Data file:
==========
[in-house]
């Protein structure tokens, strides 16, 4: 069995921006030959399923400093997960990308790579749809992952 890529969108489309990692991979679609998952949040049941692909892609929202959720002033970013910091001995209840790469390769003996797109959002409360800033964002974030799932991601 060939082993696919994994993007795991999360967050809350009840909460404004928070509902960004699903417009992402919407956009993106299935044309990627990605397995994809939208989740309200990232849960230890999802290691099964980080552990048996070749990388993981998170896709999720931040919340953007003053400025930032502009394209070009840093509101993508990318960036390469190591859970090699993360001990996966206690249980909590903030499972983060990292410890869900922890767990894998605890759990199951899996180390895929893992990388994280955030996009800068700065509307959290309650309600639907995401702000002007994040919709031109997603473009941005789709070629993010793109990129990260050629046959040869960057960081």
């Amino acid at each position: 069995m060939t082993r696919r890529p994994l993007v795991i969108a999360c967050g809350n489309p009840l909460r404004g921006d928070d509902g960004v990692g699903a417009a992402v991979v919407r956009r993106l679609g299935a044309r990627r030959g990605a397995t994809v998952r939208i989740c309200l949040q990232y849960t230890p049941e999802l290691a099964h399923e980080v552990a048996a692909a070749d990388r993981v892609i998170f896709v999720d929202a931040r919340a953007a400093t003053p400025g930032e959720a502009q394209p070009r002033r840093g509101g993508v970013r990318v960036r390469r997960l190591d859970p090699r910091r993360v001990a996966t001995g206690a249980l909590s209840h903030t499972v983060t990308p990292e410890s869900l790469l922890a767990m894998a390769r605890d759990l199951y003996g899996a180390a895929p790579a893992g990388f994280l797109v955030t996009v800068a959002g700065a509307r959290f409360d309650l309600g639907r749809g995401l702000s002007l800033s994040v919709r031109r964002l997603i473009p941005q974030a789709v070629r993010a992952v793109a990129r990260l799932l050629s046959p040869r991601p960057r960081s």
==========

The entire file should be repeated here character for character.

[in-house]
């Protein structure tokens, strides 16, 4: 069995921006030959399923400093997960990308790579749809992952 890529969108489309990692991979679609998952949040049941692909892609929202959720002033970013910091001995209840790469390769003996797109959002409360800033964002974030799932991601 060939082993696919994994993007795991999360967050809350009840909460404004928070509902960004699903417009992402919407956009993106299935044309990627990605397995994809939208989740309200990232849960230890999802290691099964980080552990048996070749990388993981998170896709999720931040919340953007003053400025930032502009394209070009840093509101993508990318960036390469190591859970090699993360001990996966206690249980909590903030499972983060990292410890869900922890767990894998605890759990199951899996180390895929893992990388994280955030996009800068700065509307959290309650309600639907995401702000002007994040919709031109997603473009941005789709070629993010793109990129990260050629046959040869960057960081």
């Amino acid at each position: 069995m060939t082993r696919r890529p994994l993007v795991i969108a999360c967050g809350n489309p009840l909460r404004g921006d928070d509902g960004v990692g699903a417009a992402v991979v919407r956009r993106l679609g299935a044309r990627r030959g990605a397995t994809v998952r939208i989740c309200l949040q990232y849960t230890p049941e999802l290691a099964h399923e980080v552990a048996a692909a070749d990388r993981v892609i998170f896709v999720d929202a931040r919340a953007a400093t003053p400025g930032e959720a502009q394209p070009r002033r840093g509101g993508v970013r990318v960036r390469r997960l190591d859970p090699r910091r993360v001990a996966t001995g206690a249980l909590s209840h903030t499972v983060t990308p990292e410890s869900l790469l922890a767990m894998a390769r605890d759990l199951y003996g899996a180390a895929p790579a893992g990388f994280l797109v955030t996009v800068a959002g700065a509307r959290f409360d309650l309600g639907r749809g995401l702000s002007l800033s994040v919709r031109r964002l997603i473009p941005q974030a789709v070629r993010a992952v793109a990129r990260l799932l050629s046959p040869r991601p960057r960081s």